SOS-Kinderdorf-Forum, Innsbruck, 34/2007

Attachment: the key to development

The English psychoanalyst John Bowlby is regarded as the founder of the Attachment Theory. Immediately after the Second World War, he was commissioned by the WHO (World Health Organisation) to examine the effect of separation on orphaned children living in homes and on children who had been evacuated when their fathers went to war. Bowlby observed that small children react by crying, shouting, clinging and following in an unknown or threatening situation in the attempt to maintain proximity to a primary carer. Through crying, for example, the child wants to make the carer stay close by, and clinging to the trouser leg gives the child a feeling of security amongst strangers. Bowlby called this behaviour attachment behaviour and assumed that it is inborn. Attachment behaviour offers a small child protection through persons close to him in dangerous situations and is therefore important for survival. Exploration behaviour, on the other hand, is what Bowlby calls the behaviour of small children when they feel safe, distance themselves from the carer and inquisitively explore their surroundings. Exploration behaviour is an important pre-requisite for learning and for the development of the child. Attachment and exploration behaviour are interactive, and in both cases the carer serves as a secure base.

Strange Situations

One of the best known empirical researchers in the field is the American Mary Ainsworth. In the 1960s, she went with her husband to Uganda and carried out the first longitudinal studies on the subject of mother-child interaction in infants and older children. Later she continued her systematic observation studies in Baltimore and developed a method of testing under laboratory conditions which, under the title “Strange Situations” became the norm for attachment research. Children are brought with their mothers into a playroom full of new toys and are observed in order to see which toys they play with, and for how long. At specific intervals the mothers leave the
room for three minutes, during which time the children, who are now in a “strange situation”, are watched to see if they carry on playing, play less, crawl into a corner, cry, run after their mother or bang on the door. This process is repeated twice before a stranger enters the room, creating a new situation in which the children’s behaviour is once again closely observed. The first result of these laboratory tests was the realisation that children explore their surroundings in a completely different manner according to whether their mother is present or not.
The mother is the secure base which enables the child to develop its inquisitiveness. Bowlby and Ainsworth concluded that a very small child establishes an inner working model”¹ with the primary carer with regard to attachment.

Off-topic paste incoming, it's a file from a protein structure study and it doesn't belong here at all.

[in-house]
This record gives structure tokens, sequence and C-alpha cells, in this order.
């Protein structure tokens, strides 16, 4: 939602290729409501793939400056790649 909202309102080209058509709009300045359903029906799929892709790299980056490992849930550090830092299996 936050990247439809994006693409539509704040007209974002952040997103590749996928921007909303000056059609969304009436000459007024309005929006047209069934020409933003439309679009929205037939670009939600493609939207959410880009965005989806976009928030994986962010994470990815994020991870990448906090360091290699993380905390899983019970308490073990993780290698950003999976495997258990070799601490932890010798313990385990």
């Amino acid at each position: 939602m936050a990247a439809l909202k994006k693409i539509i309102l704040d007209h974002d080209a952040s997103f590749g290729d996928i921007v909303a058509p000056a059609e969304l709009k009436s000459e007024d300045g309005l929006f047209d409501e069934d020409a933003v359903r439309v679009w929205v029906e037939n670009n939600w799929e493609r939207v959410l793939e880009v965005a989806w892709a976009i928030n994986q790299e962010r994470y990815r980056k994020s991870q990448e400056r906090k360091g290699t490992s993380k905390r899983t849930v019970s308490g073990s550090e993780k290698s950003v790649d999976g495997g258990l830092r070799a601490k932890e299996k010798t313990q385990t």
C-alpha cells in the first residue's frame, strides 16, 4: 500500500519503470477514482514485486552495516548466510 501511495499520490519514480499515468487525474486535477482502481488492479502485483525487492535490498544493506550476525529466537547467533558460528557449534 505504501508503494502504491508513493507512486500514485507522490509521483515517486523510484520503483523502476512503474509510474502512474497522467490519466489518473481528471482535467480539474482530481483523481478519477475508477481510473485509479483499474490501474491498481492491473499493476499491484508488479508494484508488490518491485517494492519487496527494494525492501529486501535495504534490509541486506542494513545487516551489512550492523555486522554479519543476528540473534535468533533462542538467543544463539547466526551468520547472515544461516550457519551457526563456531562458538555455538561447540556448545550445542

(¹Early socio-emotional interactive experiences which form the model for future relationships with trusted parties.)

Types of Attachment

A second result was an opportune by-product which proved however to be more important: the variety of the children’s reactions when their mother re-entered the room showed that there are different types of attachment which have differing effects on the children’s behaviour. Mary Ainsworth went on to identify four different types of attachment:

  • the secure-attached child
    • the anxious-avoidant child
    • the anxious-ambivalent child
    • the anxious-disorganised child

The type of attachment forms the basis for later life, for the entire range of emotions, for behavioural patterns and for the ability to form, maintain and pass on a stable, strong interpersonal relationship/attachment. In the German-speaking world, the psychologists Karin and Klaus Grossmann have made a notable contribution to the further research into the connection between early attachment experiences, the roles of the carers and the influence of attachments into old age. According to their findings, emotional security is the determining factor which arises out of a stable attachment. Whereas emotional security enriches life, emotional insecurity imposes restrictions. An emotionally secure person displays no or very little abnormal behaviour, endeavours together
with the people close to him to meet the demands made on him, does not become disheartened and does not mask conflict. These findings have meanwhile been confirmed and consolidated by scientific research. The neurobiologist Gerald Hüther evaluated the latest findings about the biological functioning of the brain and came to the conclusion that the neuronal circuit patterns which a person learns during early childhood development and imprints on his mind are dependant on the social experiences made during this important phase of life.

Manifestation of attachment disorders

The lack of a secure attachment causes constant stress in the child’s brain which can lead to three basic types of reaction. The following symptoms appear during the first years of life from birth to pre-school age: The child withdraws completely, is expressionless, apathetic and irresponsive to outside influences. Additionally these children tend towards infections, eat poorly and are underweight. The development of speech and personal cleanliness in particular is delayed. They do not take the initiative in establishing contact either with adults or with children. The overactive child is nervous and restless from the start and cries a lot. Some have problems
keeping their food down. Speech impediments may appear during the second and third years of life. During this phase, the children appear to be hectic and hyperactive and they forego the interim contact (feedback) with their carer. Most of the children who are later diagnosed with ADD (Attention Deficit Disorder) or ADHD (Attention Deficit-Hyperactivity Disorder) belong to this group. They show distinct concentration deficits. Other children don’t want to play with them because they don’t abide by the rules. The child becomes an outsider. Attempts by parents or teachers to set limits are partially or wholly ignored. Parents and teachers are overwhelmed with the care of these children. The kindergarten frequently recommends a visit to the paediatrician and close ties to child and adolescent psychiatry often begin at this age. Aggressive behaviour towards objects or people develops only after the first year of life. The systematic use of aggression in social situations can already be observed in some kindergarten children. These children are however mostly especially anxious and soon have their backs to the